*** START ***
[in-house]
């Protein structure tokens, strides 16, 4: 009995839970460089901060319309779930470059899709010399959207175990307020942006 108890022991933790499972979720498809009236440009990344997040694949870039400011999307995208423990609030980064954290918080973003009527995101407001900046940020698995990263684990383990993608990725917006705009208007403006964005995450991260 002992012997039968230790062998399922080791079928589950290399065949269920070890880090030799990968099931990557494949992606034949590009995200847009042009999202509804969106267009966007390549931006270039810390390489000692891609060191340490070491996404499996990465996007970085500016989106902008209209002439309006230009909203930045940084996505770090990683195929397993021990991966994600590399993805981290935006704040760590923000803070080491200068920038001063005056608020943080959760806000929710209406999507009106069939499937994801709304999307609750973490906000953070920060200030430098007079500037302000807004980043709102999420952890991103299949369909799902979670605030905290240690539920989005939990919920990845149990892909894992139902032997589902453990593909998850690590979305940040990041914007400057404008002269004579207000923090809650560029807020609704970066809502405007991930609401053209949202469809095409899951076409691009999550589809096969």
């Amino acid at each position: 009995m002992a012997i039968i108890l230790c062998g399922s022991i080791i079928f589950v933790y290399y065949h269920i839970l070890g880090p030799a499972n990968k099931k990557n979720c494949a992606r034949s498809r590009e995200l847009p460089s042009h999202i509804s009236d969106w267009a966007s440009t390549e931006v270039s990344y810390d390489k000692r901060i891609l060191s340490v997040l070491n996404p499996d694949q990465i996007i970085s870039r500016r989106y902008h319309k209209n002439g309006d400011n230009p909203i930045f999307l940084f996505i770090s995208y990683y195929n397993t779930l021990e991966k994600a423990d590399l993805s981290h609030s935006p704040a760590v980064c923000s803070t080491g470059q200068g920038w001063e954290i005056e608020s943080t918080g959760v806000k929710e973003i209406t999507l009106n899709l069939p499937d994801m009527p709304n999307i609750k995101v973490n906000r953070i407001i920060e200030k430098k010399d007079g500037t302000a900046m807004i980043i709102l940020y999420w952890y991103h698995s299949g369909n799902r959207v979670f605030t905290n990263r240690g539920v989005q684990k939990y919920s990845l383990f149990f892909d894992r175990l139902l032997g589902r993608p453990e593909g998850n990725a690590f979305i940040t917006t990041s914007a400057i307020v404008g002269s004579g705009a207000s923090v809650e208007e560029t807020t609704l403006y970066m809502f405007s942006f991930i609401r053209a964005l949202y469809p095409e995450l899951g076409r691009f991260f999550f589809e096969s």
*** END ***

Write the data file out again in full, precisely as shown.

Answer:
[in-house]
């Protein structure tokens, strides 16, 4: 009995839970460089901060319309779930470059899709010399959207175990307020942006 108890022991933790499972979720498809009236440009990344997040694949870039400011999307995208423990609030980064954290918080973003009527995101407001900046940020698995990263684990383990993608990725917006705009208007403006964005995450991260 002992012997039968230790062998399922080791079928589950290399065949269920070890880090030799990968099931990557494949992606034949590009995200847009042009999202509804969106267009966007390549931006270039810390390489000692891609060191340490070491996404499996990465996007970085500016989106902008209209002439309006230009909203930045940084996505770090990683195929397993021990991966994600590399993805981290935006704040760590923000803070080491200068920038001063005056608020943080959760806000929710209406999507009106069939499937994801709304999307609750973490906000953070920060200030430098007079500037302000807004980043709102999420952890991103299949369909799902979670605030905290240690539920989005939990919920990845149990892909894992139902032997589902453990593909998850690590979305940040990041914007400057404008002269004579207000923090809650560029807020609704970066809502405007991930609401053209949202469809095409899951076409691009999550589809096969």
């Amino acid at each position: 009995m002992a012997i039968i108890l230790c062998g399922s022991i080791i079928f589950v933790y290399y065949h269920i839970l070890g880090p030799a499972n990968k099931k990557n979720c494949a992606r034949s498809r590009e995200l847009p460089s042009h999202i509804s009236d969106w267009a966007s440009t390549e931006v270039s990344y810390d390489k000692r901060i891609l060191s340490v997040l070491n996404p499996d694949q990465i996007i970085s870039r500016r989106y902008h319309k209209n002439g309006d400011n230009p909203i930045f999307l940084f996505i770090s995208y990683y195929n397993t779930l021990e991966k994600a423990d590399l993805s981290h609030s935006p704040a760590v980064c923000s803070t080491g470059q200068g920038w001063e954290i005056e608020s943080t918080g959760v806000k929710e973003i209406t999507l009106n899709l069939p499937d994801m009527p709304n999307i609750k995101v973490n906000r953070i407001i920060e200030k430098k010399d007079g500037t302000a900046m807004i980043i709102l940020y999420w952890y991103h698995s299949g369909n799902r959207v979670f605030t905290n990263r240690g539920v989005q684990k939990y919920s990845l383990f149990f892909d894992r175990l139902l032997g589902r993608p453990e593909g998850n990725a690590f979305i940040t917006t990041s914007a400057i307020v404008g002269s004579g705009a207000s923090v809650e208007e560029t807020t609704l403006y970066m809502f405007s942006f991930i609401r053209a964005l949202y469809p095409e995450l899951g076409r691009f991260f999550f589809e096969s």